US9420983B2 - System for quantification of neovasculature in CT volumes - Google Patents

System for quantification of neovasculature in CT volumes Download PDF

Info

Publication number
US9420983B2
US9420983B2 US12/739,833 US73983308A US9420983B2 US 9420983 B2 US9420983 B2 US 9420983B2 US 73983308 A US73983308 A US 73983308A US 9420983 B2 US9420983 B2 US 9420983B2
Authority
US
United States
Prior art keywords
3d
volume
voxels
blood
vasculature
Prior art date
Legal status (The legal status is an assumption and is not a legal conclusion. Google has not performed a legal analysis and makes no representation as to the accuracy of the status listed.)
Active, expires
Application number
US12/739,833
Other versions
US20100266190A1 (en
Inventor
Lyubomir ZAGORCHEV
Andrew BUCKLER
Ravindra Bhat
Dennis E. Bos
Current Assignee (The listed assignees may be inaccurate. Google has not performed a legal analysis and makes no representation or warranty as to the accuracy of the list.)
Koninklijke Philips NV
Original Assignee
Koninklijke Philips NV
Priority date (The priority date is an assumption and is not a legal conclusion. Google has not performed a legal analysis and makes no representation as to the accuracy of the date listed.)
Filing date
Publication date
Priority to US98584407P priority Critical
Priority to US98857107P priority
Application filed by Koninklijke Philips NV filed Critical Koninklijke Philips NV
Priority to US12/739,833 priority patent/US9420983B2/en
Priority to PCT/IB2008/054485 priority patent/WO2009060346A2/en
Assigned to KONINKLIJKE PHILIPS ELECTRONICS N V reassignment KONINKLIJKE PHILIPS ELECTRONICS N V ASSIGNMENT OF ASSIGNORS INTEREST (SEE DOCUMENT FOR DETAILS). Assignors: BHAT, RAVINDRA, ZAGORCHEV, LYUBOMIR, BOS, DENNIS E., BUCKLER, ANDREW
Publication of US20100266190A1 publication Critical patent/US20100266190A1/en
Application granted granted Critical
Publication of US9420983B2 publication Critical patent/US9420983B2/en
Application status is Active legal-status Critical
Adjusted expiration legal-status Critical

Links

Images

Classifications

    • AHUMAN NECESSITIES
    • A61MEDICAL OR VETERINARY SCIENCE; HYGIENE
    • A61BDIAGNOSIS; SURGERY; IDENTIFICATION
    • A61B6/00Apparatus for radiation diagnosis, e.g. combined with radiation therapy equipment
    • A61B6/50Clinical applications
    • A61B6/503Clinical applications involving diagnosis of heart
    • AHUMAN NECESSITIES
    • A61MEDICAL OR VETERINARY SCIENCE; HYGIENE
    • A61BDIAGNOSIS; SURGERY; IDENTIFICATION
    • A61B6/00Apparatus for radiation diagnosis, e.g. combined with radiation therapy equipment
    • A61B6/02Devices for diagnosis sequentially in different planes; Stereoscopic radiation diagnosis
    • A61B6/03Computerised tomographs
    • A61B6/032Transmission computed tomography [CT]
    • A61B6/035Mechanical aspects of CT
    • AHUMAN NECESSITIES
    • A61MEDICAL OR VETERINARY SCIENCE; HYGIENE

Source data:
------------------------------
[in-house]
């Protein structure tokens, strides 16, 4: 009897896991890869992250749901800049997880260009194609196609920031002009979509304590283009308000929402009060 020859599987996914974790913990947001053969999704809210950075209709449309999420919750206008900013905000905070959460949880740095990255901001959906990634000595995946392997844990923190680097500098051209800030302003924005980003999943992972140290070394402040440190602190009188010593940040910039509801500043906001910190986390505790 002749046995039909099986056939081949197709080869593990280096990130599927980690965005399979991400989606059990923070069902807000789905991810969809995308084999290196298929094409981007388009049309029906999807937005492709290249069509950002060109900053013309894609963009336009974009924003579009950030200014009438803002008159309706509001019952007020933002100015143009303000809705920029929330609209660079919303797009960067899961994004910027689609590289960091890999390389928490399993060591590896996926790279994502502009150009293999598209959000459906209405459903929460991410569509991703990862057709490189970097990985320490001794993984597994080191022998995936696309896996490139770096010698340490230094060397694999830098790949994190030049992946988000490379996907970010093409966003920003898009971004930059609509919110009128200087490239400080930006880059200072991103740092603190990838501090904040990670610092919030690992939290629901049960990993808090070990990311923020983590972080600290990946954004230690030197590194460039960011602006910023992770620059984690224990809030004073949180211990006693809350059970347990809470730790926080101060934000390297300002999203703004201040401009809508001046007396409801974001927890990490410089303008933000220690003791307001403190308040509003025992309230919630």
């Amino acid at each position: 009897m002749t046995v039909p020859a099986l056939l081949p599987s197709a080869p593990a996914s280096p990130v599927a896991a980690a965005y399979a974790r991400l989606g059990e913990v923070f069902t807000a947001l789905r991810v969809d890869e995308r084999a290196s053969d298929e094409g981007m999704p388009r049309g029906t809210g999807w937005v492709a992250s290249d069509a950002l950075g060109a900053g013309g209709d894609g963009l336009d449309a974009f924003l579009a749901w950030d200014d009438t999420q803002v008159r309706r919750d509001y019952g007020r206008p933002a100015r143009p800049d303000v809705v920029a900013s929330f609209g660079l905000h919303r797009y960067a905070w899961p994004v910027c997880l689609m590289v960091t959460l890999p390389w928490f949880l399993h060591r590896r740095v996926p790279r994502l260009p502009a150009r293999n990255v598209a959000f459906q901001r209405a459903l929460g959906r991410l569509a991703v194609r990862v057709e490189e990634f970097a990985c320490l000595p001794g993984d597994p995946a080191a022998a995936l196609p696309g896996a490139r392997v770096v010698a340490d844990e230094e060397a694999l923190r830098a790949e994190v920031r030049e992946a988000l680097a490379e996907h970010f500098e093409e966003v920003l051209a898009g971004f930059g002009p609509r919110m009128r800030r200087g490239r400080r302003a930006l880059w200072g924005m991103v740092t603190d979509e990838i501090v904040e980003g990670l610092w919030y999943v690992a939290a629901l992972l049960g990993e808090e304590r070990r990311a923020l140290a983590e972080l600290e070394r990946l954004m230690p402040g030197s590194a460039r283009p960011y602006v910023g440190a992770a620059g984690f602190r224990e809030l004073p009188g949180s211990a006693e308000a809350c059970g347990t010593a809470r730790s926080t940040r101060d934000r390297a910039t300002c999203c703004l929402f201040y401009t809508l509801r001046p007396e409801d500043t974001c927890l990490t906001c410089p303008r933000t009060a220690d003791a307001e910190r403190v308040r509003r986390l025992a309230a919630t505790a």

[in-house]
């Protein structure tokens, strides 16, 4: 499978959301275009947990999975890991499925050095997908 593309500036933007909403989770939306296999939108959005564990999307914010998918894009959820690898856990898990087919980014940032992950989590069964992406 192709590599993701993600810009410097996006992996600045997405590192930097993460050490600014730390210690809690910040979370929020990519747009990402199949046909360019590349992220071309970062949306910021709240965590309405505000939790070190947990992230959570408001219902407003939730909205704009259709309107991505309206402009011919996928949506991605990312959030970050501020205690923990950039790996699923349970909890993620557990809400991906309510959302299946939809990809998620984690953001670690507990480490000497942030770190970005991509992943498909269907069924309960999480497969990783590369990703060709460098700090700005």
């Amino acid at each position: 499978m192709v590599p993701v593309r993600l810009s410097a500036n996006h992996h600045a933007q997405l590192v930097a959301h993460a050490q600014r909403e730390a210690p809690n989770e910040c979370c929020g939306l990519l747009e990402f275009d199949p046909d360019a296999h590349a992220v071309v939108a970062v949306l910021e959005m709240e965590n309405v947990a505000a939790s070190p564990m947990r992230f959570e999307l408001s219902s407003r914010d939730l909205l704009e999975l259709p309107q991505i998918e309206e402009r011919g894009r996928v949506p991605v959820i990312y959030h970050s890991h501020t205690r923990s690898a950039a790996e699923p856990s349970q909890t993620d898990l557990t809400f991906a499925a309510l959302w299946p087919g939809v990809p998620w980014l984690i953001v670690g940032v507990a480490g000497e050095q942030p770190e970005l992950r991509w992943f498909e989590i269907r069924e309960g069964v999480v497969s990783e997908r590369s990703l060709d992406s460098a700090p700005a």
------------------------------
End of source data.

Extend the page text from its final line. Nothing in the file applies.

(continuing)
• A61BDIAGNOSIS; SURGERY; IDENTIFICATION
    • A61B6/00Apparatus for radiation diagnosis, e.g. combined with radiation therapy equipment
    • A61B6/50Clinical applications
    • A61B6/504Clinical applications involving diagnosis of blood vessels, e.g. by angiography
    • AHUMAN NECESSITIES
    • A61MEDICAL OR VETERINARY SCIENCE; HYGIENE
    • A61BDIAGNOSIS; SURGERY; IDENTIFICATION
    • A61B6/00Apparatus for radiation diagnosis, e.g. combined with radiation therapy equipment
    • A61B6/50Clinical applications
    • A61B6/508Clinical applications for non-human patients
    • AHUMAN NECESSITIES
    • A61MEDICAL OR VETERINARY SCIENCE; HYGIENE
    • A61BDIAGNOSIS; SURGERY; IDENTIFICATION
    • A61B6/00Apparatus for radiation diagnosis, e.g. combined with radiation therapy equipment
    • A61B6/58Testing, adjusting or calibrating devices for radiation diagnosis
    • A61B6/582Calibration
    • A61B6/583Calibration using calibration phantoms
    • G06F19/3406
    • G06T7/602
    • GPHYSICS
    • G06COMPUTING; CALCULATING; COUNTING
    • G06TIMAGE DATA PROCESSING OR GENERATION, IN GENERAL
    • G06T7/00Image analysis
    • G06T7/60Analysis of geometric attributes
    • G06T7/62Analysis of geometric attributes of area, perimeter, diameter or volume
    • GPHYSICS
    • G16INFORMATION AND COMMUNICATION TECHNOLOGY [ICT] SPECIALLY ADAPTED FOR SPECIFIC APPLICATION FIELDS
    • G16HHEALTHCARE INFORMATICS, i.e. INFORMATION AND COMMUNICATION TECHNOLOGY [ICT] SPECIALLY ADAPTED FOR THE HANDLING OR PROCESSING OF MEDICAL OR HEALTHCARE DATA
    • G16H40/00ICT specially adapted for the management or administration of healthcare resources or facilities; ICT specially adapted for the management or operation of medical equipment or devices
    • G16H40/60ICT specially adapted for the management or administration of healthcare resources or facilities; ICT specially adapted for the management or operation of medical equipment or devices for the operation of medical equipment or devices
    • G16H40/63ICT specially adapted for the management or administration of healthcare resources or facilities; ICT specially adapted for the management or operation of medical equipment or devices for the operation of medical equipment or devices for local operation
    • GPHYSICS
    • G06COMPUTING; CALCULATING; COUNTING
    • G06TIMAGE DATA PROCESSING OR GENERATION, IN GENERAL
    • G06T2207/00Indexing scheme for image analysis or image enhancement
    • G06T2207/10Image acquisition modality
    • G06T2207/10072Tomographic images
    • G06T2207/10081Computed x-ray tomography [CT]
    • GPHYSICS
    • G06COMPUTING; CALCULATING; COUNTING
    • G06TIMAGE DATA PROCESSING OR GENERATION, IN GENERAL